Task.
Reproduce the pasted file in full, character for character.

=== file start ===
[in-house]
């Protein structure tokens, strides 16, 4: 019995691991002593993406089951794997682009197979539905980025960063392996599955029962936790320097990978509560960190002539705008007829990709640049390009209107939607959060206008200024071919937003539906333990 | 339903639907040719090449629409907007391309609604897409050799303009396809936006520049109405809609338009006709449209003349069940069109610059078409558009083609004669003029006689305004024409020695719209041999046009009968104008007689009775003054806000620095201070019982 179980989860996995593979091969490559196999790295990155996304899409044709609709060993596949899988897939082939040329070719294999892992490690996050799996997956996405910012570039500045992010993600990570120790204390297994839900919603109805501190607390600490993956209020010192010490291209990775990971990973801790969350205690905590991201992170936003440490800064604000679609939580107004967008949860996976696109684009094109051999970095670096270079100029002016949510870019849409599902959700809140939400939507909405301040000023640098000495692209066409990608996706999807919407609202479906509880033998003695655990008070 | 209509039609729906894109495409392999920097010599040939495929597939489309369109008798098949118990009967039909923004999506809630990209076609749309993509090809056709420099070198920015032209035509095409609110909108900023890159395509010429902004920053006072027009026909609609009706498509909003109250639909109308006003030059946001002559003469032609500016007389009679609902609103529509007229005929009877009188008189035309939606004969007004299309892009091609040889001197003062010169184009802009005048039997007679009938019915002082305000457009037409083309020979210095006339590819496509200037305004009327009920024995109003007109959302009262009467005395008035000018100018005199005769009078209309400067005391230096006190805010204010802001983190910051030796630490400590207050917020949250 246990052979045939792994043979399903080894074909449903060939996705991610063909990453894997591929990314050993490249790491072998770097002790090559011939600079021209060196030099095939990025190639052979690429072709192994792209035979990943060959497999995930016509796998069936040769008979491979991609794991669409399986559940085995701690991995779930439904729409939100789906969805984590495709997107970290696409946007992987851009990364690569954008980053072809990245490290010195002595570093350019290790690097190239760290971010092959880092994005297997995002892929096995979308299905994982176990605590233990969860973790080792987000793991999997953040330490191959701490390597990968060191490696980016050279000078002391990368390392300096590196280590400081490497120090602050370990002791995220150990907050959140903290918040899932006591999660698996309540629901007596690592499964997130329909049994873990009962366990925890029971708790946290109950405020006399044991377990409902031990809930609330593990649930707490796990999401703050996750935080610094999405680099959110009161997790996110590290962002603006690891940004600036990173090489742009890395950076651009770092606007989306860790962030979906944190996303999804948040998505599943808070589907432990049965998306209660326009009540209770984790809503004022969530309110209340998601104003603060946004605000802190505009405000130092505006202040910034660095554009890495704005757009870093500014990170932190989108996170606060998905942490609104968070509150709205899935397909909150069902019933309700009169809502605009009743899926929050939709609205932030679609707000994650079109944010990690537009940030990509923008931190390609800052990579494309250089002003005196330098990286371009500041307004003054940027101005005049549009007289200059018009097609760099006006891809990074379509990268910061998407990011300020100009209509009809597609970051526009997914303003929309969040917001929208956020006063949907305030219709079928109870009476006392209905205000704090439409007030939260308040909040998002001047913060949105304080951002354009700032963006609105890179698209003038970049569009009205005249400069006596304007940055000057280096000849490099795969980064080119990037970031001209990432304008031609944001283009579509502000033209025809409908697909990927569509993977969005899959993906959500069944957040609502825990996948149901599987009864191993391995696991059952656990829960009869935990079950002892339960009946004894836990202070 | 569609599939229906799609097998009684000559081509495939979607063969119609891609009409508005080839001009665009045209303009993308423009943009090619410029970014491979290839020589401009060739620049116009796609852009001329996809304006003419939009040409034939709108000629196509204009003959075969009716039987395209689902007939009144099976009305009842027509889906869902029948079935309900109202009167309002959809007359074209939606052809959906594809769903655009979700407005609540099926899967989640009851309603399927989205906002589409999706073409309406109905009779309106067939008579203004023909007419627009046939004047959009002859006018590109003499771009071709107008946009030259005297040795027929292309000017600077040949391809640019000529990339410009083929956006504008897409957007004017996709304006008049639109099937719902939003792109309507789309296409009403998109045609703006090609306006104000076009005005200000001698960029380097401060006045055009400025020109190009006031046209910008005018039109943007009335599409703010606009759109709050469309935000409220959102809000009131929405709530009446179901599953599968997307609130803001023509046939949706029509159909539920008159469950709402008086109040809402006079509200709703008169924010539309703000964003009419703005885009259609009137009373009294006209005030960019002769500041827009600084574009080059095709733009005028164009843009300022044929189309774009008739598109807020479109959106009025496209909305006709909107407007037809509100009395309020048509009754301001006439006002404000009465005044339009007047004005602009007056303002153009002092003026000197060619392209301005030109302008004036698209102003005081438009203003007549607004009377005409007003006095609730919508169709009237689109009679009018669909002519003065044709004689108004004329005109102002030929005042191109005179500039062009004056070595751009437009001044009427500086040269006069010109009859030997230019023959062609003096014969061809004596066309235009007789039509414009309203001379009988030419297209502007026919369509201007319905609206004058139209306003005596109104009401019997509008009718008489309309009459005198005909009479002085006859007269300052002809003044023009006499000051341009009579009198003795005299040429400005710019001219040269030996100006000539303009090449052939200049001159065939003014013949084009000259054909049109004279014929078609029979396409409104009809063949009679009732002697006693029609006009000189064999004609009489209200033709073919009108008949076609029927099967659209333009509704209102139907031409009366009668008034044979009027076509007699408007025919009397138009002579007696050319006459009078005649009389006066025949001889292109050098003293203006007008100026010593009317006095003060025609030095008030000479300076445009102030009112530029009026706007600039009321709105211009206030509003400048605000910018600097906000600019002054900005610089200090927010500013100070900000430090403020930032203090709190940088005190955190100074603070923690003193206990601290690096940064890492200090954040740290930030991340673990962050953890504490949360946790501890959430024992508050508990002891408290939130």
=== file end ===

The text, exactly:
[in-house]
């Protein structure tokens, strides 16, 4: 019995691991002593993406089951794997682009197979539905980025960063392996599955029962936790320097990978509560960190002539705008007829990709640049390009209107939607959060206008200024071919937003539906333990 | 339903639907040719090449629409907007391309609604897409050799303009396809936006520049109405809609338009006709449209003349069940069109610059078409558009083609004669003029006689305004024409020695719209041999046009009968104008007689009775003054806000620095201070019982 179980989860996995593979091969490559196999790295990155996304899409044709609709060993596949899988897939082939040329070719294999892992490690996050799996997956996405910012570039500045992010993600990570120790204390297994839900919603109805501190607390600490993956209020010192010490291209990775990971990973801790969350205690905590991201992170936003440490800064604000679609939580107004967008949860996976696109684009094109051999970095670096270079100029002016949510870019849409599902959700809140939400939507909405301040000023640098000495692209066409990608996706999807919407609202479906509880033998003695655990008070 | 209509039609729906894109495409392999920097010599040939495929597939489309369109008798098949118990009967039909923004999506809630990209076609749309993509090809056709420099070198920015032209035509095409609110909108900023890159395509010429902004920053006072027009026909609609009706498509909003109250639909109308006003030059946001002559003469032609500016007389009679609902609103529509007229005929009877009188008189035309939606004969007004299309892009091609040889001197003062010169184009802009005048039997007679009938019915002082305000457009037409083309020979210095006339590819496509200037305004009327009920024995109003007109959302009262009467005395008035000018100018005199005769009078209309400067005391230096006190805010204010802001983190910051030796630490400590207050917020949250 246990052979045939792994043979399903080894074909449903060939996705991610063909990453894997591929990314050993490249790491072998770097002790090559011939600079021209060196030099095939990025190639052979690429072709192994792209035979990943060959497999995930016509796998069936040769008979491979991609794991669409399986559940085995701690991995779930439904729409939100789906969805984590495709997107970290696409946007992987851009990364690569954008980053072809990245490290010195002595570093350019290790690097190239760290971010092959880092994005297997995002892929096995979308299905994982176990605590233990969860973790080792987000793991999997953040330490191959701490390597990968060191490696980016050279000078002391990368390392300096590196280590400081490497120090602050370990002791995220150990907050959140903290918040899932006591999660698996309540629901007596690592499964997130329909049994873990009962366990925890029971708790946290109950405020006399044991377990409902031990809930609330593990649930707490796990999401703050996750935080610094999405680099959110009161997790996110590290962002603006690891940004600036990173090489742009890395950076651009770092606007989306860790962030979906944190996303999804948040998505599943808070589907432990049965998306209660326009009540209770984790809503004022969530309110209340998601104003603060946004605000802190505009405000130092505006202040910034660095554009890495704005757009870093500014990170932190989108996170606060998905942490609104968070509150709205899935397909909150069902019933309700009169809502605009009743899926929050939709609205932030679609707000994650079109944010990690537009940030990509923008931190390609800052990579494309250089002003005196330098990286371009500041307004003054940027101005005049549009007289200059018009097609760099006006891809990074379509990268910061998407990011300020100009209509009809597609970051526009997914303003929309969040917001929208956020006063949907305030219709079928109870009476006392209905205000704090439409007030939260308040909040998002001047913060949105304080951002354009700032963006609105890179698209003038970049569009009205005249400069006596304007940055000057280096000849490099795969980064080119990037970031001209990432304008031609944001283009579509502000033209025809409908697909990927569509993977969005899959993906959500069944957040609502825990996948149901599987009864191993391995696991059952656990829960009869935990079950002892339960009946004894836990202070 | 569609599939229906799609097998009684000559081509495939979607063969119609891609009409508005080839001009665009045209303009993308423009943009090619410029970014491979290839020589401009060739620049116009796609852009001329996809304006003419939009040409034939709108000629196509204009003959075969009716039987395209689902007939009144099976009305009842027509889906869902029948079935309900109202009167309002959809007359074209939606052809959906594809769903655009979700407005609540099926899967989640009851309603399927989205906002589409999706073409309406109905009779309106067939008579203004023909007419627009046939004047959009002859006018590109003499771009071709107008946009030259005297040795027929292309000017600077040949391809640019000529990339410009083929956006504008897409957007004017996709304006008049639109099937719902939003792109309507789309296409009403998109045609703006090609306006104000076009005005200000001698960029380097401060006045055009400025020109190009006031046209910008005018039109943007009335599409703010606009759109709050469309935000409220959102809000009131929405709530009446179901599953599968997307609130803001023509046939949706029509159909539920008159469950709402008086109040809402006079509200709703008169924010539309703000964003009419703005885009259609009137009373009294006209005030960019002769500041827009600084574009080059095709733009005028164009843009300022044929189309774009008739598109807020479109959106009025496209909305006709909107407007037809509100009395309020048509009754301001006439006002404000009465005044339009007047004005602009007056303002153009002092003026000197060619392209301005030109302008004036698209102003005081438009203003007549607004009377005409007003006095609730919508169709009237689109009679009018669909002519003065044709004689108004004329005109102002030929005042191109005179500039062009004056070595751009437009001044009427500086040269006069010109009859030997230019023959062609003096014969061809004596066309235009007789039509414009309203001379009988030419297209502007026919369509201007319905609206004058139209306003005596109104009401019997509008009718008489309309009459005198005909009479002085006859007269300052002809003044023009006499000051341009009579009198003795005299040429400005710019001219040269030996100006000539303009090449052939200049001159065939003014013949084009000259054909049109004279014929078609029979396409409104009809063949009679009732002697006693029609006009000189064999004609009489209200033709073919009108008949076609029927099967659209333009509704209102139907031409009366009668008034044979009027076509007699408007025919009397138009002579007696050319006459009078005649009389006066025949001889292109050098003293203006007008100026010593009317006095003060025609030095008030000479300076445009102030009112530029009026706007600039009321709105211009206030509003400048605000910018600097906000600019002054900005610089200090927010500013100070900000430090403020930032203090709190940088005190955190100074603070923690003193206990601290690096940064890492200090954040740290930030991340673990962050953890504490949360946790501890959430024992508050508990002891408290939130």